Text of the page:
Paterson Mayor Seeks Deal on Solution for Historic Site

The Herald News
By:  Eileen Markey, Staff
July 27, 2001

PATERSON - Mayor Martin G. Barnes is negotiating a deal that he believes could both convince the developer of a housing site in the Great Falls Historic District to build his houses elsewhere and protect the city from liability if it breaks its contract with the firm, the mayor said Thursday.

"I'm trying to come up with a solution to make everyone happy," he said. "It's going to be something in the middle. I don't know what the heck it will be."

Barnes said he wants to mitigate the potentially negative effects of the City Council's killing a contract with Regan Development Corp.

For several months, the City Council has been talking about breaking its contract with Regan Development Corp., the New York-based company that plans to build two-family houses on the site of the Allied Textile Printing mill in Paterson's Historic District.

Opponents of Historic Horizons, Regan's 52-unit two-family housing development, say it would desecrate and irrevocably alter the historically significant land near the Great Falls.

Councilman Thomas Rooney and others who envision a well-maintained park and tourist haven with the Great Falls as its center advocate scrapping the housing plan and encouraging Regan Development Corp. to the build on vacant lots in the city.

"The original support and enthusiasm for the housing project is gone," said Rooney.

If the council rescinded Regan's designation as the developer for the site, the city could be liable for more than $1 million in expenses the firm has already laid out, Barnes said.

Barnes hopes he can broker a deal in which Regan agrees not to build the houses, he said.

In a closed-door session earlier this week, Barnes and the City Council discussed the Regan contract and what would happen if the city breaks the contract.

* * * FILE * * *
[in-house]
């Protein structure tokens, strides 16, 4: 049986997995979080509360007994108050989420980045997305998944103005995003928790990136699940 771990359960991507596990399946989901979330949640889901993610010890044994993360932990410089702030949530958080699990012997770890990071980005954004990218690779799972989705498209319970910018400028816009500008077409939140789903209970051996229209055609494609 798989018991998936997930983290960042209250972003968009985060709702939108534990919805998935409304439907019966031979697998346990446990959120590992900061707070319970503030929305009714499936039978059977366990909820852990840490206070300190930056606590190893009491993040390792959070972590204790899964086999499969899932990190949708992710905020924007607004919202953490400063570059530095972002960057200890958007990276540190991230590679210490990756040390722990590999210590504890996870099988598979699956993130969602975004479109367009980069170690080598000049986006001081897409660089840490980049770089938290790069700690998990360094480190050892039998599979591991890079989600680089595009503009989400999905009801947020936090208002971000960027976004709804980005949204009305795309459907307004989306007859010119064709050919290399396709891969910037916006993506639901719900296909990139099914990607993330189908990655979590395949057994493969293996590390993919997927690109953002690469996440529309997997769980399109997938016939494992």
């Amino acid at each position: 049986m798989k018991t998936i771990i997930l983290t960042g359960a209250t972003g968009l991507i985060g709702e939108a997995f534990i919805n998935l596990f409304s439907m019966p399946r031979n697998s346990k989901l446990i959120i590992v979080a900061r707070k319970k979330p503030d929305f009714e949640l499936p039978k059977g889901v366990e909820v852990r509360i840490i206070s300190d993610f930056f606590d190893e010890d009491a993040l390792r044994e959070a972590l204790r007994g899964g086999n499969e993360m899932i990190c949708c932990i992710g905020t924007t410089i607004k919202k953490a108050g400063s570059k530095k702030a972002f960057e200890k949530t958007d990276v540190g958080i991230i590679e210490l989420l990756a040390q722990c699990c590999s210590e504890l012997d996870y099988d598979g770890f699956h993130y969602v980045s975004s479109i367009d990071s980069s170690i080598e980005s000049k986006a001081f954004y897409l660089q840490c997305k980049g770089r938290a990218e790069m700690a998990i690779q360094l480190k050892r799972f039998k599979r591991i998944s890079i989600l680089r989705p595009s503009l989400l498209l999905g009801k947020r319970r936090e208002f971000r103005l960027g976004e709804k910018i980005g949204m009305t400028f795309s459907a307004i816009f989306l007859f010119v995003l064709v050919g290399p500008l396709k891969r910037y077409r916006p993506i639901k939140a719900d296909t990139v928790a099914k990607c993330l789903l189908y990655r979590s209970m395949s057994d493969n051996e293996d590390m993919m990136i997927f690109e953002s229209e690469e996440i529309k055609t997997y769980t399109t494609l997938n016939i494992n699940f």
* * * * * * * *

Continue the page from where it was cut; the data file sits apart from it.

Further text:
It was the first time Barnes showed a willingness to consider an alternative to the project.

Rooney, who initially supported the Historic Horizons project, said the 20-minute meeting was promising.

"It didn't surprise me," Rooney said. "It pleased me, because if we have him with us it will make this whole process so much smother."

Barnes, still a supporter of the mixed-income-housing plan, conceded that many on the council do not want it to be built.

"They are going to do something that will cost the city a huge amount," he said. "I don't agree with their positions, I don't like it. But I also have a responsibility to the city and the people of the city to make sure they are not swamped by the action."

Larry Regan, president of Regan Development Corp., declined to comment when reached by phone Thursday afternoon.

"Silence is golden," he said. "I'm not going to say anything."

Tuesday night's meeting between the mayor and council is a measure of success for historic preservationists in the city who have campaign vociferously against Historic Horizons.

Regan was named as the developer for the ATP site in 1996 but has yet to put a shovel in the earth because the federal, state and local authorities that oversee the historic district have been unable to agree on ground rules for the project.

A lawsuit filed by the Paterson Friends of the Great Falls, a preservationist group, against Regan and the Paterson Planning Board threatens to further delay any construction at the site.